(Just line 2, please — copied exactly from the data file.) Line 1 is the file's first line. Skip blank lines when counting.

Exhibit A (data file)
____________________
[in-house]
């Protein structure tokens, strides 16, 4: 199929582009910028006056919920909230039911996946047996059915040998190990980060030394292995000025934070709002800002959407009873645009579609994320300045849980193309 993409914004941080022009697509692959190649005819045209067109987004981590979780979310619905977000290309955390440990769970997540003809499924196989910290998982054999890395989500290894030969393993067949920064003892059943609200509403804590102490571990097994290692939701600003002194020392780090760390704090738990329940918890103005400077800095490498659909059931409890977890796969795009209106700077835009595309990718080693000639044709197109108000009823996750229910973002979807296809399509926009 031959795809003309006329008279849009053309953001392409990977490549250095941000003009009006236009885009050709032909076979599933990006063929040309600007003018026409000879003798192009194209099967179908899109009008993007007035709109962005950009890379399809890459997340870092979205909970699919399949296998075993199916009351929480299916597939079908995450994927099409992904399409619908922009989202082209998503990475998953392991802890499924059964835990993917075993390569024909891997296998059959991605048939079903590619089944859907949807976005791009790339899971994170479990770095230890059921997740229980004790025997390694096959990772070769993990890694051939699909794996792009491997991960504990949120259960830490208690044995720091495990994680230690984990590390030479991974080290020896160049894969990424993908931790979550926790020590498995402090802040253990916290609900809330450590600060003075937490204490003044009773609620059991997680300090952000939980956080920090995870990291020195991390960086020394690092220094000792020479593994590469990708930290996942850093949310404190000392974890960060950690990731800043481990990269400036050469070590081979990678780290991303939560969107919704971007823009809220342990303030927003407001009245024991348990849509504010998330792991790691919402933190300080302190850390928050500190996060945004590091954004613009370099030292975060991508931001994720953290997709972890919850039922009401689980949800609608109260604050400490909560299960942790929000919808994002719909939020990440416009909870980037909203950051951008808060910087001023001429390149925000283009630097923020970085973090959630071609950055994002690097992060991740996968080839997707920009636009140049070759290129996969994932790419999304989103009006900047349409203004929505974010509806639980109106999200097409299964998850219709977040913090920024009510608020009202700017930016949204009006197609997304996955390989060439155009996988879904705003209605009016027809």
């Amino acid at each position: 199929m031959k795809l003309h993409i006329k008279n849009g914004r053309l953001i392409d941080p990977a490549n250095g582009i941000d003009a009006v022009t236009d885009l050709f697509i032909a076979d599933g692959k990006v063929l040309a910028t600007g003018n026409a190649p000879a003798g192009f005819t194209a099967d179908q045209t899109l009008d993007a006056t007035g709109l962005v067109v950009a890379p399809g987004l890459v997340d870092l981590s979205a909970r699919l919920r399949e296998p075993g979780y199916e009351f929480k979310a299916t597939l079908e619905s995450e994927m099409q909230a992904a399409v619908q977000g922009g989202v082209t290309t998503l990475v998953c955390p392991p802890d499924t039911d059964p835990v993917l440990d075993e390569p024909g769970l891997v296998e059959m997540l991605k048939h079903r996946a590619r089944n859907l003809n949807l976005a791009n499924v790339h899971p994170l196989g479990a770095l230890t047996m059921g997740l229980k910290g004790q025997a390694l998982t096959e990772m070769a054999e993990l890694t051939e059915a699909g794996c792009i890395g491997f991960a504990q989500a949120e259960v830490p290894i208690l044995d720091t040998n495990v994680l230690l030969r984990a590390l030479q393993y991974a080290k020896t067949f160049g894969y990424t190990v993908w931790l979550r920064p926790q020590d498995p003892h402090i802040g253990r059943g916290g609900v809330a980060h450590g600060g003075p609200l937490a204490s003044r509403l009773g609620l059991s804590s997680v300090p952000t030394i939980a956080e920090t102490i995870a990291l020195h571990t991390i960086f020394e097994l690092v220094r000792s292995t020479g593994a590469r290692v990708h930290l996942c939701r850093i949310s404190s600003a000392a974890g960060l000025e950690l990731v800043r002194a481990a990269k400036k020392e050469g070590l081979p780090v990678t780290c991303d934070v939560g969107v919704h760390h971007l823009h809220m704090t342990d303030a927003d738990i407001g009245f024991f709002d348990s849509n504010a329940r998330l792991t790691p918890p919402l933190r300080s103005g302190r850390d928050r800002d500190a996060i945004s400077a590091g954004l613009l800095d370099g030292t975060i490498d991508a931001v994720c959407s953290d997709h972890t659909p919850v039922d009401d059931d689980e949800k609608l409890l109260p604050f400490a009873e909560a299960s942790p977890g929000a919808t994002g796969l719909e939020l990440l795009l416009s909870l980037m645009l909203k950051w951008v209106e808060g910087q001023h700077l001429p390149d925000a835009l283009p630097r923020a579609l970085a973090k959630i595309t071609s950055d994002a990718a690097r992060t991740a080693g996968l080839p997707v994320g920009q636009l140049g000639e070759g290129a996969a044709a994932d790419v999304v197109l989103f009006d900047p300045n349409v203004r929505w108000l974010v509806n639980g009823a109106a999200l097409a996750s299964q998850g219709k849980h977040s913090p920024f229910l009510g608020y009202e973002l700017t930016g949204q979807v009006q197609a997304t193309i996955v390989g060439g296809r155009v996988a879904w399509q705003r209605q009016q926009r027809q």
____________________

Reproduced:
């Protein structure tokens, strides 16, 4: 199929582009910028006056919920909230039911996946047996059915040998190990980060030394292995000025934070709002800002959407009873645009579609994320300045849980193309 993409914004941080022009697509692959190649005819045209067109987004981590979780979310619905977000290309955390440990769970997540003809499924196989910290998982054999890395989500290894030969393993067949920064003892059943609200509403804590102490571990097994290692939701600003002194020392780090760390704090738990329940918890103005400077800095490498659909059931409890977890796969795009209106700077835009595309990718080693000639044709197109108000009823996750229910973002979807296809399509926009 031959795809003309006329008279849009053309953001392409990977490549250095941000003009009006236009885009050709032909076979599933990006063929040309600007003018026409000879003798192009194209099967179908899109009008993007007035709109962005950009890379399809890459997340870092979205909970699919399949296998075993199916009351929480299916597939079908995450994927099409992904399409619908922009989202082209998503990475998953392991802890499924059964835990993917075993390569024909891997296998059959991605048939079903590619089944859907949807976005791009790339899971994170479990770095230890059921997740229980004790025997390694096959990772070769993990890694051939699909794996792009491997991960504990949120259960830490208690044995720091495990994680230690984990590390030479991974080290020896160049894969990424993908931790979550926790020590498995402090802040253990916290609900809330450590600060003075937490204490003044009773609620059991997680300090952000939980956080920090995870990291020195991390960086020394690092220094000792020479593994590469990708930290996942850093949310404190000392974890960060950690990731800043481990990269400036050469070590081979990678780290991303939560969107919704971007823009809220342990303030927003407001009245024991348990849509504010998330792991790691919402933190300080302190850390928050500190996060945004590091954004613009370099030292975060991508931001994720953290997709972890919850039922009401689980949800609608109260604050400490909560299960942790929000919808994002719909939020990440416009909870980037909203950051951008808060910087001023001429390149925000283009630097923020970085973090959630071609950055994002690097992060991740996968080839997707920009636009140049070759290129996969994932790419999304989103009006900047349409203004929505974010509806639980109106999200097409299964998850219709977040913090920024009510608020009202700017930016949204009006197609997304996955390989060439155009996988879904705003209605009016027809």